But hey, you can pronounce it! And it’s natural! 🙄

See what happens when you think natural and pronounceable = good and synthetic and unpronounceable = bad?

You let your guard down. You don’t do your research. And you can very well end up with blistering burns or itchy rashes all over your skin.

Can we please stop judging ingredients based on their name and origins and start relying on science again, please?

Related: When Life Gives You Lemons, Don’t Put Them On Your Skin

if you can't pronounce it myth

Natural Ingredients Aren’t Better Than Synthetic Ones

Just because an ingredient is natural, it doesn’t mean it’s better for you. Sometimes, it’s actually worse. Yes, really.

Take mineral oil and lavender oil. Which of the two do you think is safer?

If you said lavender, think again. Mineral oil is one of the safest oils out there. How is that possible?! Easy. It’s made in a sterilised lab with only a handful of non-irritating compounds.

Lavender oil, on the other hand, contains fragrant components that easily irritate sensitive skin. Not to mention all the kinds of allergens – pollens, resins, pollutants – that deposit on plants on a daily basis. Nope, they’re not always removed before the oil/extract ends up in your skincare products.

But what about mineral oil vs rosehip oil? Rosehip wins this time. Unlike lavender, it doesn’t contain any fragrant component that irritates skin. But it has plenty of antioxidants that mineral oil lacks.

Do you see how things aren’t so clear cut? What’s better really depends on the singular properties of each ingredient, not its origin – or how easy it is to pronounce.

Related: 5 Mineral Oil Myths You Need To Stop Believing Right Now

greenwashing skincare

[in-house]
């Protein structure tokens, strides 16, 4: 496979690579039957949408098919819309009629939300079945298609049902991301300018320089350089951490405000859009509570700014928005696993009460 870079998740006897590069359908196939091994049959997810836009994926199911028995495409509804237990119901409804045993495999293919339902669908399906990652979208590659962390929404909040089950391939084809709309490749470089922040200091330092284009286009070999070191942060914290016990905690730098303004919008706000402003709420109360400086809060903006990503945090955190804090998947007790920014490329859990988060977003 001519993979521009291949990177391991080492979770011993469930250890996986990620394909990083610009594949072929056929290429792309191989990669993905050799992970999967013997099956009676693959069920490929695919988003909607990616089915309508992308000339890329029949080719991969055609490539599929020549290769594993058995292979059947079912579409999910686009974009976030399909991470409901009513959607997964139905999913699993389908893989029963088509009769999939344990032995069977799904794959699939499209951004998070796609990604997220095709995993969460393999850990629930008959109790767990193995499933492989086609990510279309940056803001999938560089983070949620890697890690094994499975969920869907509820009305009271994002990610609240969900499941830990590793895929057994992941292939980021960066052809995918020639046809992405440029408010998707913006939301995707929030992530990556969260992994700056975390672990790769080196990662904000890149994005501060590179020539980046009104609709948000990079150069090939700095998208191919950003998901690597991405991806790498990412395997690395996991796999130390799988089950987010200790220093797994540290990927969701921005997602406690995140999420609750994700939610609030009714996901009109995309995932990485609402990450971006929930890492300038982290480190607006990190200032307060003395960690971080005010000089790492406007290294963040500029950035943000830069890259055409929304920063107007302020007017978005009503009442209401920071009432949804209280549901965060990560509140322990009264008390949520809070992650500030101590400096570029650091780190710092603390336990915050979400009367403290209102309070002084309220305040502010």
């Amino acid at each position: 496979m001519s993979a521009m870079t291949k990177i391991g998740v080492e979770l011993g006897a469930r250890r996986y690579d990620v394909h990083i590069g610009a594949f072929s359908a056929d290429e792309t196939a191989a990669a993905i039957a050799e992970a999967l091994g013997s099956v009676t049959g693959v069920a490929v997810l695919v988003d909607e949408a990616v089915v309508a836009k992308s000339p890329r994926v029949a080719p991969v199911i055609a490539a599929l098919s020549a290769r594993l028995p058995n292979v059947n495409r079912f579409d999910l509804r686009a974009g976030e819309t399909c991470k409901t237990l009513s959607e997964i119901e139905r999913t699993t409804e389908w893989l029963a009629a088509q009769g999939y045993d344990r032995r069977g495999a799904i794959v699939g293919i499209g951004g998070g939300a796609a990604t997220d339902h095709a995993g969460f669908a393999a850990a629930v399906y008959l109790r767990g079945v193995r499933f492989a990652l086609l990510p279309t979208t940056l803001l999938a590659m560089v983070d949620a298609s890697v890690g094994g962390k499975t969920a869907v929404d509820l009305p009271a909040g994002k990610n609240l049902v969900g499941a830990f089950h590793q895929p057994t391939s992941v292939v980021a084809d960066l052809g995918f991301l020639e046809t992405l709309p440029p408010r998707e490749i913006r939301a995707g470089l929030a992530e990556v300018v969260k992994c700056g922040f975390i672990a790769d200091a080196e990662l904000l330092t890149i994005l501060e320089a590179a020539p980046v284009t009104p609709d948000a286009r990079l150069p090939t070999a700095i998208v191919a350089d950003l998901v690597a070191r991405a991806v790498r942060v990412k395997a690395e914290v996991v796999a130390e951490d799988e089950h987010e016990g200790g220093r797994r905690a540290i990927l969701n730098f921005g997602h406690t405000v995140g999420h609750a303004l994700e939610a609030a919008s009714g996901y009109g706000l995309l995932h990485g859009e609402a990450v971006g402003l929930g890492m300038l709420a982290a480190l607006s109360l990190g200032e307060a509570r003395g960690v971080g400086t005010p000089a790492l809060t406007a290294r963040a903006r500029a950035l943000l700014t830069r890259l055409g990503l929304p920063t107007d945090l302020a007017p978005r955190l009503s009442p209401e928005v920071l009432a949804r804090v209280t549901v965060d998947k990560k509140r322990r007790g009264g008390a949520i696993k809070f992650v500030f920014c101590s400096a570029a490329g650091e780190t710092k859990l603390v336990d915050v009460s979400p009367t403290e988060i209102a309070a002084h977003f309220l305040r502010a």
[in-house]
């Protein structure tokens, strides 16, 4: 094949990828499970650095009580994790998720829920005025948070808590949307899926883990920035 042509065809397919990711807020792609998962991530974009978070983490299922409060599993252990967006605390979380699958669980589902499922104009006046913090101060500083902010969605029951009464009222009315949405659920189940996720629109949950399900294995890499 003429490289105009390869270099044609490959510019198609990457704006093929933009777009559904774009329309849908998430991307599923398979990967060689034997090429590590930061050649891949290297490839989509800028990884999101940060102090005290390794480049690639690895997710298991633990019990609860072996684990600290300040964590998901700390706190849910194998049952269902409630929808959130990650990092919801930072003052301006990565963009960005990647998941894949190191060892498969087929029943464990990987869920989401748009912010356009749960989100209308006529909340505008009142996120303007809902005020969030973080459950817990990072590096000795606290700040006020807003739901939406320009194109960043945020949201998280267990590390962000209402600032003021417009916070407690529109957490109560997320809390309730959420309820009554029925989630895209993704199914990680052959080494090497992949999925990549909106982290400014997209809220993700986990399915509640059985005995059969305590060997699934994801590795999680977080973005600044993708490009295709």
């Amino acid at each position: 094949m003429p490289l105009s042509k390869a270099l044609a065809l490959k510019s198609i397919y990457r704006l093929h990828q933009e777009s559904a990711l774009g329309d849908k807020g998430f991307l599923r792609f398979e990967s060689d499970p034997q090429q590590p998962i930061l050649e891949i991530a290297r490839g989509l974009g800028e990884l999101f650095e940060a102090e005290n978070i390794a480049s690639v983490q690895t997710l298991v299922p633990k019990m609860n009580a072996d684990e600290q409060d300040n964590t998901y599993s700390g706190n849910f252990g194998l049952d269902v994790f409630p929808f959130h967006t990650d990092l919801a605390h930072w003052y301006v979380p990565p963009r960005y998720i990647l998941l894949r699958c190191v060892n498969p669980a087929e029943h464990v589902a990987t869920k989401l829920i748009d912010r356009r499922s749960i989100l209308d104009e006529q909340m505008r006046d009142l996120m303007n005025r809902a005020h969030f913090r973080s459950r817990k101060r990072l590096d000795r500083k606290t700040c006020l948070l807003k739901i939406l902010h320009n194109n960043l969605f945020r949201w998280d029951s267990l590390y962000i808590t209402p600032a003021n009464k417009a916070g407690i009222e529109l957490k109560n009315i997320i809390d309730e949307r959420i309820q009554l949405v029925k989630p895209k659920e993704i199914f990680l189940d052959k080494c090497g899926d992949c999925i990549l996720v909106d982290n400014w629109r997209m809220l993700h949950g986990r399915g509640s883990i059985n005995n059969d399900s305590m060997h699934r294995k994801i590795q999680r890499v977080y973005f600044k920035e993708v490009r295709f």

It’s The Dose, Not The Name, That Makes The Poison

“All things are poison and nothing is without poison; only the dose makes a thing not a poison.” – Paracelsus.

Scientists already knew this 500 years. Everything – including water! – can kill you if you consume too much of it.

This is why you need to consult your doctor before taking supplements. You may think a Vitamin C pill won’t do you any harm, but if you already get plenty of it through your diet, you may overdo your recommended daily dose and get sick.

It’s the same in skincare. Even good ingredients like retinol give you a bad case of irritation when you use too much of it. Likewise, lavender oil may not irritate your skin at all if there’s only the tiniest drop of it in the serum.

Related: 8 Science-Backed Tips To Make The Most Of Retinol (Even If You Have Sensitive Skin)

The Bottom Line

I know it’s be easier if everything you could pronounce was good for you, but that’s not how skincare works. Good skin starts with educating yourself about the safety and effectiveness of each active – or harnessing the help of a reliable dermatologist or skin coach who’s done the work for you.

What are your thoughts on the “If you can’t pronounce it, don’t put it on your skin” myth? Let me know in the comments below.